Trump continues to confound his critics

December 12, 2016 - 16:27

Donald Trump’s appointments to his new administration continue to confound critics of the president-elect.

His latest is perhaps the most eye-catching: Rex Tillerson, the chief executive of Exxon Mobil, is expected to be offered the post of secretary of state, which will make him America’s most internationally recognized figure after the man in the White House himself.

This has raised eyebrows since Tillerson has no background in diplomacy. But he fits the pattern of Trump’s cabinet selections: his team is made up of people whose “real world” expertise is striking.

If Tillerson is confirmed, he brings to the post extensive contacts, notably with Vladimir Putin. How to handle a resurgent Russia is likely to be one of the biggest foreign policy challenges facing Trump so there is sense in being surrounded by people who understand the thinking of the Russian leader.

Trump promises to bring a completely different set of priorities to his foreign policy, as his decision to speak with Taiwan’s president and risk China’s anger has already demonstrated.

The liberals so emboldened by the election of Barack Obama in 2008 may recoil from the appointment of an industrialist to such a key post. But they can hardly argue that the foreign policy of the outgoing administration has been a success.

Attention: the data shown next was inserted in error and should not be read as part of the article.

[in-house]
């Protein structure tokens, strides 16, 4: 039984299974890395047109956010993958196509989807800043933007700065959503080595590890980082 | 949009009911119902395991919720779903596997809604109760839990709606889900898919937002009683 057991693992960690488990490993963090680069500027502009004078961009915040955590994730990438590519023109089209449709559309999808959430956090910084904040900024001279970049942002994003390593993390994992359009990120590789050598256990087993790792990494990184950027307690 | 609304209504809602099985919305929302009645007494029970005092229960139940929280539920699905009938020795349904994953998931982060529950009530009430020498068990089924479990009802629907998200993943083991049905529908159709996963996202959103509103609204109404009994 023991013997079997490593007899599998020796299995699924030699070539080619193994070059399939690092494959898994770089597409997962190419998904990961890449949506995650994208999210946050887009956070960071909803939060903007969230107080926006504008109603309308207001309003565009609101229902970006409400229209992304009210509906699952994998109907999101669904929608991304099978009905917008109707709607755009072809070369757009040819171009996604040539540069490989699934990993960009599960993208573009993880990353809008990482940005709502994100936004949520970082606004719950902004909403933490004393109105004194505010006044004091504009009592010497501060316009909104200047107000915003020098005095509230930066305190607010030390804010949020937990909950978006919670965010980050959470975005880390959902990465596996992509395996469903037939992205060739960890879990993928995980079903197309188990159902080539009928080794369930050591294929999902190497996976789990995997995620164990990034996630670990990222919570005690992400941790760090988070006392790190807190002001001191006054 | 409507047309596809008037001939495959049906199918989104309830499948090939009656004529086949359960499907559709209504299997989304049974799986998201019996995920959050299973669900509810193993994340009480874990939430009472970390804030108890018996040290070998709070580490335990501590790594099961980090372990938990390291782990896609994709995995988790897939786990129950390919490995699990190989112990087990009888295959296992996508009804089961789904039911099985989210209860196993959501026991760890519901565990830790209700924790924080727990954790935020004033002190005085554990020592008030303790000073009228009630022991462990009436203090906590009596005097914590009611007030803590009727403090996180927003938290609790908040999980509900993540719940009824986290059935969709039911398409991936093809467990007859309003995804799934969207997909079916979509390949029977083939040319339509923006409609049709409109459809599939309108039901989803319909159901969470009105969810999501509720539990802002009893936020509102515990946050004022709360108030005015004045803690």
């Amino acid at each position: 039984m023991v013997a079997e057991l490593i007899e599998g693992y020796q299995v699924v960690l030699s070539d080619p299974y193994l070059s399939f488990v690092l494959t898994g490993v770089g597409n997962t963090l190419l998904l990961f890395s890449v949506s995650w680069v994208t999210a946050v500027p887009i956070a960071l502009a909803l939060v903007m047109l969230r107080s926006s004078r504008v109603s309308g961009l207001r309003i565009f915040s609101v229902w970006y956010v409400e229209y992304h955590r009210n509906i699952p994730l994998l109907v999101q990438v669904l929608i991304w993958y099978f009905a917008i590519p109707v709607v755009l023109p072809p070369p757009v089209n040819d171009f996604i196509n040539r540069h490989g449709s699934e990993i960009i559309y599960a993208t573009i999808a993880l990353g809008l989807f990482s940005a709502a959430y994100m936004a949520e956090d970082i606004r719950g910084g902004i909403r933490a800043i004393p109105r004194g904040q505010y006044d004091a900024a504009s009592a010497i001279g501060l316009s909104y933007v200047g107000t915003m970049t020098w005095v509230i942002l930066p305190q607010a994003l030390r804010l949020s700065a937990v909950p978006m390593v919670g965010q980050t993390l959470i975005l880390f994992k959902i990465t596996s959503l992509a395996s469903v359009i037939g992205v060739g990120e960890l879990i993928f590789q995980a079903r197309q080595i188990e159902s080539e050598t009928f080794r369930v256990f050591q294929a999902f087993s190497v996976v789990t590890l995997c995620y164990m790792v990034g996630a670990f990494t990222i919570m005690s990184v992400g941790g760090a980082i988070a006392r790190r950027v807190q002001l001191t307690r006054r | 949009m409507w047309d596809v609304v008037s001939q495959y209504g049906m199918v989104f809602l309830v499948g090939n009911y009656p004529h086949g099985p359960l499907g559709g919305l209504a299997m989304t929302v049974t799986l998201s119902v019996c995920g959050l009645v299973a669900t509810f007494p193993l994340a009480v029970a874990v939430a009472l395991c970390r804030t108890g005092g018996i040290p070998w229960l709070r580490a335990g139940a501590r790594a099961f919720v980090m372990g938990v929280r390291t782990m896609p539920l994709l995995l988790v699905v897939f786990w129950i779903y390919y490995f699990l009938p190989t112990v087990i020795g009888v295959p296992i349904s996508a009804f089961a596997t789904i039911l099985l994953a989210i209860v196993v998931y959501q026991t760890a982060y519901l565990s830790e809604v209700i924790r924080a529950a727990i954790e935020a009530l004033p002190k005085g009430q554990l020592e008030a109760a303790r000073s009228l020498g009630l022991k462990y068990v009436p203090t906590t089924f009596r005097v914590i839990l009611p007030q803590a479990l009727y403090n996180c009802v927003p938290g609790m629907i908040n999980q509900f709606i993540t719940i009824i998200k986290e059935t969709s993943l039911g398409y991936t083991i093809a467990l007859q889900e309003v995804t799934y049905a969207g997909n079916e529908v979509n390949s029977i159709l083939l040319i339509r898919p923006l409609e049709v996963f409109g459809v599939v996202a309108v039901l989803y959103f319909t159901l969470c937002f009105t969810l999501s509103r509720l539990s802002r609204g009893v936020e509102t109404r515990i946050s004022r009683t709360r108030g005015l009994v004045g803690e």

Obama came to the White House on a tide of high-blown rhetoric but delivered very little. On his watch the disaster of Syria has occurred and western influence in the Middle East and Persian Gulf has waned.

Trump promises to bring a completely different set of priorities to his foreign policy, as his decision to speak with Taiwan’s president and risk China’s anger has already demonstrated.

His detractors see this as an extension of his bellicose personality and lack of experience. But now that the shock of his victory has started to wear off, a revaluation seems to be taking place.

A columnist in the New York Times recently likened the geopolitical impact of Trump’s arrival to that of Ronald Reagan’s famous denunciation of the Soviet Union as the “Evil Empire”.

At the time Reagan was castigated as a warmonger; yet he did more to bring peace and democracy to half of Europe than any liberal leader ever did.
President Obama believed oratory would solve intractable problems in areas that have been resistant to the blandishments of outsiders for centuries.

It takes more than fine words for America to engage with the rest of the world; and if Trump is bringing in people who know how deals are made, that is no bad thing.

(Source: The Telegraph)

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